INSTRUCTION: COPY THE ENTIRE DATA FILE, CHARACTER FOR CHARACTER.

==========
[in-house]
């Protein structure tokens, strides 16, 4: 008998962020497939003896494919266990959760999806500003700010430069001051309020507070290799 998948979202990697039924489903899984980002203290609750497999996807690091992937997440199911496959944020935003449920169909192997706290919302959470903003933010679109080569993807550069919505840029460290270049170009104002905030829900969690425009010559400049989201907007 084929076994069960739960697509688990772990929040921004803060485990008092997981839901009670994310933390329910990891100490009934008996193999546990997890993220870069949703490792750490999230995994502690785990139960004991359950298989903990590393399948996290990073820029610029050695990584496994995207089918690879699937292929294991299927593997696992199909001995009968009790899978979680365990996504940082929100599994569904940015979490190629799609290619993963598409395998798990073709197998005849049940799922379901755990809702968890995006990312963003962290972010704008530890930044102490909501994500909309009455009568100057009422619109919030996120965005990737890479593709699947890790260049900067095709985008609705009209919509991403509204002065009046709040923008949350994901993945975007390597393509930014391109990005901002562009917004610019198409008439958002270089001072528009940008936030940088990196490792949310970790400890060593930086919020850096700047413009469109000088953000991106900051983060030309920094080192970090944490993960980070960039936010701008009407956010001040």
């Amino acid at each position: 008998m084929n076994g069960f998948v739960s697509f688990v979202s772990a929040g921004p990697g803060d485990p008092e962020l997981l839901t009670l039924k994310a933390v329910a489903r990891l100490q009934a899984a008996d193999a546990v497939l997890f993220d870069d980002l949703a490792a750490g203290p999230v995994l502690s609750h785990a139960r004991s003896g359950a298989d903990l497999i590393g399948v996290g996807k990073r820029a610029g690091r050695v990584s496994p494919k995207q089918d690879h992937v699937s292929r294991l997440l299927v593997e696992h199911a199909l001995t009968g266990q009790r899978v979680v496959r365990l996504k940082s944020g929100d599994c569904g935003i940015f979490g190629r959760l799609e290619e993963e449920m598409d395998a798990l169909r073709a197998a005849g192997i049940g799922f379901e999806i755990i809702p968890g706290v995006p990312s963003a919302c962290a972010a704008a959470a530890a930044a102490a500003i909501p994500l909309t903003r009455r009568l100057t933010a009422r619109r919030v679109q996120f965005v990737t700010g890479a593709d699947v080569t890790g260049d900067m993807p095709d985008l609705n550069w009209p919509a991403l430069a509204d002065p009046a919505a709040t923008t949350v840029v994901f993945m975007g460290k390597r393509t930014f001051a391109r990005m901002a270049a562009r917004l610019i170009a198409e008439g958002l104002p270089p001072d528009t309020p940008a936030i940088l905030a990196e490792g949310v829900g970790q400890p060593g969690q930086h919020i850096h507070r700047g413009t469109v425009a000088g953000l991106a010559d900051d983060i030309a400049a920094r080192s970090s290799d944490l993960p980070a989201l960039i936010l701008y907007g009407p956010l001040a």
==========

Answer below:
[in-house]
């Protein structure tokens, strides 16, 4: 008998962020497939003896494919266990959760999806500003700010430069001051309020507070290799 998948979202990697039924489903899984980002203290609750497999996807690091992937997440199911496959944020935003449920169909192997706290919302959470903003933010679109080569993807550069919505840029460290270049170009104002905030829900969690425009010559400049989201907007 084929076994069960739960697509688990772990929040921004803060485990008092997981839901009670994310933390329910990891100490009934008996193999546990997890993220870069949703490792750490999230995994502690785990139960004991359950298989903990590393399948996290990073820029610029050695990584496994995207089918690879699937292929294991299927593997696992199909001995009968009790899978979680365990996504940082929100599994569904940015979490190629799609290619993963598409395998798990073709197998005849049940799922379901755990809702968890995006990312963003962290972010704008530890930044102490909501994500909309009455009568100057009422619109919030996120965005990737890479593709699947890790260049900067095709985008609705009209919509991403509204002065009046709040923008949350994901993945975007390597393509930014391109990005901002562009917004610019198409008439958002270089001072528009940008936030940088990196490792949310970790400890060593930086919020850096700047413009469109000088953000991106900051983060030309920094080192970090944490993960980070960039936010701008009407956010001040």
């Amino acid at each position: 008998m084929n076994g069960f998948v739960s697509f688990v979202s772990a929040g921004p990697g803060d485990p008092e962020l997981l839901t009670l039924k994310a933390v329910a489903r990891l100490q009934a899984a008996d193999a546990v497939l997890f993220d870069d980002l949703a490792a750490g203290p999230v995994l502690s609750h785990a139960r004991s003896g359950a298989d903990l497999i590393g399948v996290g996807k990073r820029a610029g690091r050695v990584s496994p494919k995207q089918d690879h992937v699937s292929r294991l997440l299927v593997e696992h199911a199909l001995t009968g266990q009790r899978v979680v496959r365990l996504k940082s944020g929100d599994c569904g935003i940015f979490g190629r959760l799609e290619e993963e449920m598409d395998a798990l169909r073709a197998a005849g192997i049940g799922f379901e999806i755990i809702p968890g706290v995006p990312s963003a919302c962290a972010a704008a959470a530890a930044a102490a500003i909501p994500l909309t903003r009455r009568l100057t933010a009422r619109r919030v679109q996120f965005v990737t700010g890479a593709d699947v080569t890790g260049d900067m993807p095709d985008l609705n550069w009209p919509a991403l430069a509204d002065p009046a919505a709040t923008t949350v840029v994901f993945m975007g460290k390597r393509t930014f001051a391109r990005m901002a270049a562009r917004l610019i170009a198409e008439g958002l104002p270089p001072d528009t309020p940008a936030i940088l905030a990196e490792g949310v829900g970790q400890p060593g969690q930086h919020i850096h507070r700047g413009t469109v425009a000088g953000l991106a010559d900051d983060i030309a400049a920094r080192s970090s290799d944490l993960p980070a989201l960039i936010l701008y907007g009407p956010l001040a």